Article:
by Pa Rock
It's raining again in Arizona. We have had two heavy rainstorms today, enough to put some serious water across the low spots on the roads, and intermittent light rain the rest of the day. More black clouds are massing on the horizon.
And it rained last night, one of those slow, soft rains that make it so easy to stay in bed.
I am not a native Arizonan (praise Allah!), but I have been here a few years now - long enough to know that all of this wetness is not normal. My yard is like a pebble-covered wet sponge - it crackles and squishes. I haven't had to water any of my new trees in several weeks. Those trees are already showing fresh growth, and my yard cacti are swelling, storing water as fast as their little roots can suck it in.
Big cacti, like the giant saguaro, can be downright dangerous when they take in too much water. While these prickly monsters may reach more than twenty feet in height, their root systems are relatively small. If one suffers from a natural tilt and then consumes several gallons of rainwater, it can tip over. That happened on Luke Air Force Base recently after a long rain. It took several days for the landscape crew to figure out how to remove it. There is also a very popular postcard in Arizona that is an actual photo of an El Camino that is sitting trapped beneath a toppled saguaro. (An El Camino is a Chevy car/pickup from the old days for those of you who are youth-impaired.)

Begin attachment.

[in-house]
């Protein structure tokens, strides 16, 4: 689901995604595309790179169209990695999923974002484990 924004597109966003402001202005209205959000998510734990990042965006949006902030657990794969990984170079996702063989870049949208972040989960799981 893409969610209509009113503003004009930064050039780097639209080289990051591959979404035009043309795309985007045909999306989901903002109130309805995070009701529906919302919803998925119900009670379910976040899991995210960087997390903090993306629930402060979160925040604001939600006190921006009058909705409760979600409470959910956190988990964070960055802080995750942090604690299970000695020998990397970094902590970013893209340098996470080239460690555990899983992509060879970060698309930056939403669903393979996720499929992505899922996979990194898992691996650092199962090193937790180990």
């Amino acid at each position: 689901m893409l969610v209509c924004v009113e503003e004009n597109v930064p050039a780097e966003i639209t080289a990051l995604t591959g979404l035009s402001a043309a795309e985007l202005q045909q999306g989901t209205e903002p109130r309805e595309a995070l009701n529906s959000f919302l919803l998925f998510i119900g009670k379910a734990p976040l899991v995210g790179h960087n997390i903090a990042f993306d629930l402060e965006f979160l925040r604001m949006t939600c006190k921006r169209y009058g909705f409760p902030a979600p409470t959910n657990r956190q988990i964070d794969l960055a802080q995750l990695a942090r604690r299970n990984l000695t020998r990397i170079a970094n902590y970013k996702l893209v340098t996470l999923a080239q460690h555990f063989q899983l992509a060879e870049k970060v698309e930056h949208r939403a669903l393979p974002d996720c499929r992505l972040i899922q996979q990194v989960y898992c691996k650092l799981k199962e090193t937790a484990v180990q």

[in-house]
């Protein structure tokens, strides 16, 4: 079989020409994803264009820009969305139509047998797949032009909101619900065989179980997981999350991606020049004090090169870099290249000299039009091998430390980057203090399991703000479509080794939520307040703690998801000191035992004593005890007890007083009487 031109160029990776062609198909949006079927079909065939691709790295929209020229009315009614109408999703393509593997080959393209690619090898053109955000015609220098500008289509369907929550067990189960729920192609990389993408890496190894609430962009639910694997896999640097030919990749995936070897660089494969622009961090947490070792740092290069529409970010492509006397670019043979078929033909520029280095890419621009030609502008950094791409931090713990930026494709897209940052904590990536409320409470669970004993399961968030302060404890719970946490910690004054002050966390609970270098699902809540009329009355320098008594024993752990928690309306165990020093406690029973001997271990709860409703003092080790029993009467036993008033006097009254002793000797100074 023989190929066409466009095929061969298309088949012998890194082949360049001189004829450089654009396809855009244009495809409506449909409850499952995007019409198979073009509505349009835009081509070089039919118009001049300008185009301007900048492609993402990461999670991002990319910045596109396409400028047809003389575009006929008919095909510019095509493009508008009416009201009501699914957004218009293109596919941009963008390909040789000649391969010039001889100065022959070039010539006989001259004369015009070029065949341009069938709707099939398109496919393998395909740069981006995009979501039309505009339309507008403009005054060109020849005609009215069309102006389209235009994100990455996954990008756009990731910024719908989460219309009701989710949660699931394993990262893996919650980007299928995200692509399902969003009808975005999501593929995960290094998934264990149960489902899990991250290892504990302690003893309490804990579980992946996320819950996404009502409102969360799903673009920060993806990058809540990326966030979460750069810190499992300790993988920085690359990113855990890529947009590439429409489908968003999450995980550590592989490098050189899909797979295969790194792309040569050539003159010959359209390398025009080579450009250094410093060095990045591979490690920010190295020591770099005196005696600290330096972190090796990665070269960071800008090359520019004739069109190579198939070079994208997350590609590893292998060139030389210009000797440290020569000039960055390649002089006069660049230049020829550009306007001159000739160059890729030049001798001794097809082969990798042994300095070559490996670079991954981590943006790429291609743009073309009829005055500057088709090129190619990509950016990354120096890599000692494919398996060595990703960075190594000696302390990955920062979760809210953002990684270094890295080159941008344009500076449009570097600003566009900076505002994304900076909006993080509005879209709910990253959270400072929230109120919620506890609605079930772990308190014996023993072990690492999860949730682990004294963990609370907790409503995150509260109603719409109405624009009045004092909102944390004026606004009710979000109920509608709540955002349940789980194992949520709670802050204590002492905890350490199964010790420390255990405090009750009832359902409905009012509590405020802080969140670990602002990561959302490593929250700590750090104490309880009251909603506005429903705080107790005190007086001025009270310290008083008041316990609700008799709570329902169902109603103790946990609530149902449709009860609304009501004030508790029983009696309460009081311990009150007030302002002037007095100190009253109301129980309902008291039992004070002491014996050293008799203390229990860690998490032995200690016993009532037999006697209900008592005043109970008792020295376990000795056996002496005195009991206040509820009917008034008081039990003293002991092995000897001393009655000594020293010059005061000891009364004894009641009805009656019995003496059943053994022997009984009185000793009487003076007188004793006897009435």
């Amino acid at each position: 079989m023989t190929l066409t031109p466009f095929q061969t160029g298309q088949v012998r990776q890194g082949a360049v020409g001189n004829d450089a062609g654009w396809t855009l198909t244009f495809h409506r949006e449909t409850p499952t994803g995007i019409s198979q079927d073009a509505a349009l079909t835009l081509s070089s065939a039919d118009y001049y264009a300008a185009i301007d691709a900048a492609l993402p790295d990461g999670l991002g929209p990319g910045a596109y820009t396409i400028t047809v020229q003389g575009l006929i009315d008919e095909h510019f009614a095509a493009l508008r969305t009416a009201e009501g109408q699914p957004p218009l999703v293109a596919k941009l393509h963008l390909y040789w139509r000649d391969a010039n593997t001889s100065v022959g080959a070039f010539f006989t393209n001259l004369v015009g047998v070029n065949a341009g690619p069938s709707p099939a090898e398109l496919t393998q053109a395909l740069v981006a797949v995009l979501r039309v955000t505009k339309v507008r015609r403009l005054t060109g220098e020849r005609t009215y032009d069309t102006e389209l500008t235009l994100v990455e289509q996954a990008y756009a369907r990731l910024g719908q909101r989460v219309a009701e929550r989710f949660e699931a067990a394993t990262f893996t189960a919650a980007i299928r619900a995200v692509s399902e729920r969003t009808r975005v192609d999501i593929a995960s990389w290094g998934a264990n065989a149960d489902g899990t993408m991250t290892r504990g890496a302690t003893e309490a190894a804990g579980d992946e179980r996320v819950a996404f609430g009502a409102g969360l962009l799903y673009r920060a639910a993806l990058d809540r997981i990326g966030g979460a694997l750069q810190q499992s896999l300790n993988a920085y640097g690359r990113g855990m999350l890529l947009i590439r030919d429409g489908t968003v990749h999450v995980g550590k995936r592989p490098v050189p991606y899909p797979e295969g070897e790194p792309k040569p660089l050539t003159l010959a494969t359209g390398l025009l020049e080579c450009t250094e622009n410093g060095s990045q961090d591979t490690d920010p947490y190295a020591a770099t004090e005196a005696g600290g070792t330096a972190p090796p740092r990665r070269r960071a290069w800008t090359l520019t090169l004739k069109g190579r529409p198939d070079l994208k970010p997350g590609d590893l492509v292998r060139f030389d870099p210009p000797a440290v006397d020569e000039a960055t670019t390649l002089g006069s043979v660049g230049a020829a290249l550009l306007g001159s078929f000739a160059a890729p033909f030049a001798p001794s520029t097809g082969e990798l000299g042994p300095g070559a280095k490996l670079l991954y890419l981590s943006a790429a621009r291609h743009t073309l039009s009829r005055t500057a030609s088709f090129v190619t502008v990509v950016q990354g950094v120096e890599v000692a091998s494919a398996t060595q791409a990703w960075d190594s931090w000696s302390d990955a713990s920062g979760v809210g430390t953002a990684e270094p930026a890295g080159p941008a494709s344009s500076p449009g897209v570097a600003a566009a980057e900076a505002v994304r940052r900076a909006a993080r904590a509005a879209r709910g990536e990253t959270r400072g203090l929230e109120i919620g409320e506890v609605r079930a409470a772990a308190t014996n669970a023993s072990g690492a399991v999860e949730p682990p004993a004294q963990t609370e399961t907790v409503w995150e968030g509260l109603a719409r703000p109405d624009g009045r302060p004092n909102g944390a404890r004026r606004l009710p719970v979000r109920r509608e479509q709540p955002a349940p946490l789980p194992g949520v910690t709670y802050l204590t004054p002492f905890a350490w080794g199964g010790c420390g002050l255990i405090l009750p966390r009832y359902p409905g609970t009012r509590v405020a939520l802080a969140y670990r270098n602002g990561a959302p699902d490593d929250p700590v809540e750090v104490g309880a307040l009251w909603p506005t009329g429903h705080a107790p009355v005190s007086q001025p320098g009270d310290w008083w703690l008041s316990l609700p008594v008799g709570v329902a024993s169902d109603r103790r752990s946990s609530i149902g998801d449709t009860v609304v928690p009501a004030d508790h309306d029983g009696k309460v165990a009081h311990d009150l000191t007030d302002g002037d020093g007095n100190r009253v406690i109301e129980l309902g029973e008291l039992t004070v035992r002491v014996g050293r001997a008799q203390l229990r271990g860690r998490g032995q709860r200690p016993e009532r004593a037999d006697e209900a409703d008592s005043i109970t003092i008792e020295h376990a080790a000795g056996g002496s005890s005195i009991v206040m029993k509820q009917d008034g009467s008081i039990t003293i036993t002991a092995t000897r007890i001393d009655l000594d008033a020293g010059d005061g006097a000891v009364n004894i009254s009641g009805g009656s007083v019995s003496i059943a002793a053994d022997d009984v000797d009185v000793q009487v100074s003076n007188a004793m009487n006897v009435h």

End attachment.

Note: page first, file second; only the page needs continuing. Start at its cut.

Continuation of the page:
Native Arizonans, when they aren't busy cleaning their guns or molesting farm animals, opine that the desert will explode in color this spring because of all of the winter rain. The cacti will bloom more vigorously, and every desert flower and weed will be showing their colors. Even the rattlesnakes and gila monsters are apt to be more vibrant and colorful with their winter dirt washed off.
If you have always wanted to visit the desert, this spring might be the perfect time to do it. But if you do come, bring plenty of tourist dollars. Times are tough in the Valley of Hell!